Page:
How to Write Ideas that Lift Themselves Off the Page — Every Time!

Even the Humblest Star Still Shines


A writer makes meaning by giving thoughts structure and expression. Whether we write to inform, entertain, or inspire, we hope our message will leave the page or the screen to be received in a reader’s mind. It’s no easy thing to connect simple words in ways that have life and meaning. It can seem that we’re at the mercy of an unfriendly muse who is stingy with ideas and generous writer’s block. That’s just not so.

Writing isn’t the luck of ideas. It’s work. It’s also knowing how to access ideas.

A photographer knows that the best light will offer the opportunity to shoot the fabulous picture. A composer knows that the right sort of silence will allow him or her to hear music no one’s heard before. In the same way, writers know that making room to think makes masterful writing is easier.

We write best when we have room to think long, deep thoughts.

Self conscious and selfish ideas need small spaces to thrive. Stressed and cranky tones and sloppy logical fall away when we give ourselves room to think. Our minds can’t hold fear and think long and deep and wide at the same time.

Thinking long thoughts is like deep breathing or stretching with a yawn. In a writerly way, it’s a shot of oxygen to our creativity.

Put on music on to write or sit with the sounds outside your window. In some way give myself room to listen. Wait for the words and ideas to fill the space where you are.

Listen for a rhythm. Thoughts will start occuring. Listen until they do. When they do, the words come on their own. Those words will sneak past your internal editor.

Think those long, deep, and wide thoughts. Then write with abandon. Now that you can see what you’re thinking, take away all of the words your readers don’t need. You’ll know when you feel the ideas lifting themselves up — they’re the ideas that you want to read over again because they say something right and well.

Notes lifting off the page from

Whether you’re writing a blog post, a business plan, or love letter to your worst critic, if you want your words resonate — to lift themselves off the page — give yourself the space and oxygen.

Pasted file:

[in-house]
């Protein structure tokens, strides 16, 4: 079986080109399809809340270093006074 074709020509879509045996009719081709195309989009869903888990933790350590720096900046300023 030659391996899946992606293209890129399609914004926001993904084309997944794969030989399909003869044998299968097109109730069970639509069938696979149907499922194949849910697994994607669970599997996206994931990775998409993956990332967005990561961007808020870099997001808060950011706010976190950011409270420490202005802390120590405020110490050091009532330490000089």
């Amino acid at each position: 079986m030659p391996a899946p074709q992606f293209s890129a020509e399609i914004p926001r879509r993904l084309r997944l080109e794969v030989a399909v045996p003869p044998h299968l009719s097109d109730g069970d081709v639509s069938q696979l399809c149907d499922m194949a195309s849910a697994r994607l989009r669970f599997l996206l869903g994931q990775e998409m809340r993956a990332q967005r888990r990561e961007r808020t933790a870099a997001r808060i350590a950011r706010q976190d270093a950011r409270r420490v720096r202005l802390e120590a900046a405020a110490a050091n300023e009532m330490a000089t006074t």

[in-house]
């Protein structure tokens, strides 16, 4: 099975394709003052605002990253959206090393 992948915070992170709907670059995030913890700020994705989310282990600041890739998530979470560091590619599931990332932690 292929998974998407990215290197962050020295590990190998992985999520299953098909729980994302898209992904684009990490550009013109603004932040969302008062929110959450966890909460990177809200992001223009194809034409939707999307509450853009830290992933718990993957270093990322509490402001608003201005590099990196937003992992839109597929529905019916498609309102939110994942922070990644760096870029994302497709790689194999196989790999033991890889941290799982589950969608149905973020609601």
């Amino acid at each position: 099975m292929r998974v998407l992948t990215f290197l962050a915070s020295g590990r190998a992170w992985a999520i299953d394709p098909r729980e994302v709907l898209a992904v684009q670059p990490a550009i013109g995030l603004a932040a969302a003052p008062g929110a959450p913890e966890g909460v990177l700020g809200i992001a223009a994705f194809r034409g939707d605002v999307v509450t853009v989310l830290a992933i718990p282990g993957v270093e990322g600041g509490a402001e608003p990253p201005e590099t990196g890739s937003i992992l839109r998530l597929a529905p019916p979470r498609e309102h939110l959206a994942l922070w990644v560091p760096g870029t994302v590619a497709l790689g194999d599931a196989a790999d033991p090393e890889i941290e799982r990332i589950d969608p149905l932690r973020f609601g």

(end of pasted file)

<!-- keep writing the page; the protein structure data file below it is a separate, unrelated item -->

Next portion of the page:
Do you think that time and space when you write make a difference in how your writing is received?

–ME “Liz” Strauss
Work with Liz!!



  1. says

    As a natural pessimist (changing my thinking, slowly but surely) I see the value in what your saying and can extend it even for myself.

    “Self conscious and selfish ideas need small spaces to thrive. Stressed and cranky tones and sloppy logical fall away when we give ourselves room to think. Our minds can’t hold fear and think long and deep and wide at the same time.”

    When I write, many times I need to really languish in my thoughts, getting passed my own pessimistic thoughts to ‘really think’ about a topic.

    Luckily, I am a natural deep thinker so when I allow myself that extra time, turn off my tunnel vision, I see the error of my ways and move forward.

    Great friends also help :-)

  2. says

    I enjoy to write yet I spend far to much time over analyzing my delivery etc. Is my message spending to much on I instead of we? Am I offensive to one side vs. another? How is my punctuation? Am I using then/than properly? How about affect and effect? The silly things that a good writer doesn’t have to look twice at. Thanks!

  3. says

    Hi Vicky!
    It’s amazing how clear things become when we take time to think about them. The critic stands back long enough for us to weigh the information from a variety of views.

  4. says

    I love your description of the inspired writing process, Liz. When you’re “there”, it’s almost like you’re taking dictation rather than actually working.